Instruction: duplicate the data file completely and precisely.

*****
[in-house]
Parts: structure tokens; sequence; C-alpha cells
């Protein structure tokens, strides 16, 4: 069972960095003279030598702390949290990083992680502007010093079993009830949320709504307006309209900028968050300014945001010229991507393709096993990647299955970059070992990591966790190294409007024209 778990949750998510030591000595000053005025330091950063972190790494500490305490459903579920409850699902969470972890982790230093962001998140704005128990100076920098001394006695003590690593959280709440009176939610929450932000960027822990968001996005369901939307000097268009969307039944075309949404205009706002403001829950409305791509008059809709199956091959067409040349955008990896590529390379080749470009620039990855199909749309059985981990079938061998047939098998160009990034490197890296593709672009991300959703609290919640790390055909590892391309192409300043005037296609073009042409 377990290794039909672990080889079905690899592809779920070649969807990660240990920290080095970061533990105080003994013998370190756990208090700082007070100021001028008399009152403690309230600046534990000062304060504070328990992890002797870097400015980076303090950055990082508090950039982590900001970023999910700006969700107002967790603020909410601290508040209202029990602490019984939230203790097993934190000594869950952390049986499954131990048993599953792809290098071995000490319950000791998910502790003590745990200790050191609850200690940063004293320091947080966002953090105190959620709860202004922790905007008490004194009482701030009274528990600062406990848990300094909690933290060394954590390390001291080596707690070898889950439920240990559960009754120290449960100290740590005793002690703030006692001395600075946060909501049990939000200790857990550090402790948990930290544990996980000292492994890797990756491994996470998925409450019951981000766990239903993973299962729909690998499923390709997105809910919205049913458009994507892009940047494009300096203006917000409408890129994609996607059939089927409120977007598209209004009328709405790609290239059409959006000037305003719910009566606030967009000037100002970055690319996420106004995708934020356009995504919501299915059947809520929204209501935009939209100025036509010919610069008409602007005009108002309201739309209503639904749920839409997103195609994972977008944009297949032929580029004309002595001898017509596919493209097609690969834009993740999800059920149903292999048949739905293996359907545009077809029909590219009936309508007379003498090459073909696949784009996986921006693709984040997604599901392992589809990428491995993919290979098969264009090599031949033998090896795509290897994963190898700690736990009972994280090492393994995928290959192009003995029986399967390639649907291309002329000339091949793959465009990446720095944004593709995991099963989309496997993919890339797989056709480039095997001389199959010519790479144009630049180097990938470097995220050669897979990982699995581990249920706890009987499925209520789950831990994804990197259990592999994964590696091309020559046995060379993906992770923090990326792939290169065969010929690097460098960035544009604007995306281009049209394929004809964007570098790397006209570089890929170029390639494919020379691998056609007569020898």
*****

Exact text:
[in-house]
Parts: structure tokens; sequence; C-alpha cells
């Protein structure tokens, strides 16, 4: 069972960095003279030598702390949290990083992680502007010093079993009830949320709504307006309209900028968050300014945001010229991507393709096993990647299955970059070992990591966790190294409007024209 778990949750998510030591000595000053005025330091950063972190790494500490305490459903579920409850699902969470972890982790230093962001998140704005128990100076920098001394006695003590690593959280709440009176939610929450932000960027822990968001996005369901939307000097268009969307039944075309949404205009706002403001829950409305791509008059809709199956091959067409040349955008990896590529390379080749470009620039990855199909749309059985981990079938061998047939098998160009990034490197890296593709672009991300959703609290919640790390055909590892391309192409300043005037296609073009042409 377990290794039909672990080889079905690899592809779920070649969807990660240990920290080095970061533990105080003994013998370190756990208090700082007070100021001028008399009152403690309230600046534990000062304060504070328990992890002797870097400015980076303090950055990082508090950039982590900001970023999910700006969700107002967790603020909410601290508040209202029990602490019984939230203790097993934190000594869950952390049986499954131990048993599953792809290098071995000490319950000791998910502790003590745990200790050191609850200690940063004293320091947080966002953090105190959620709860202004922790905007008490004194009482701030009274528990600062406990848990300094909690933290060394954590390390001291080596707690070898889950439920240990559960009754120290449960100290740590005793002690703030006692001395600075946060909501049990939000200790857990550090402790948990930290544990996980000292492994890797990756491994996470998925409450019951981000766990239903993973299962729909690998499923390709997105809910919205049913458009994507892009940047494009300096203006917000409408890129994609996607059939089927409120977007598209209004009328709405790609290239059409959006000037305003719910009566606030967009000037100002970055690319996420106004995708934020356009995504919501299915059947809520929204209501935009939209100025036509010919610069008409602007005009108002309201739309209503639904749920839409997103195609994972977008944009297949032929580029004309002595001898017509596919493209097609690969834009993740999800059920149903292999048949739905293996359907545009077809029909590219009936309508007379003498090459073909696949784009996986921006693709984040997604599901392992589809990428491995993919290979098969264009090599031949033998090896795509290897994963190898700690736990009972994280090492393994995928290959192009003995029986399967390639649907291309002329000339091949793959465009990446720095944004593709995991099963989309496997993919890339797989056709480039095997001389199959010519790479144009630049180097990938470097995220050669897979990982699995581990249920706890009987499925209520789950831990994804990197259990592999994964590696091309020559046995060379993906992770923090990326792939290169065969010929690097460098960035544009604007995306281009049209394929004809964007570098790397006209570089890929170029390639494919020379691998056609007569020898």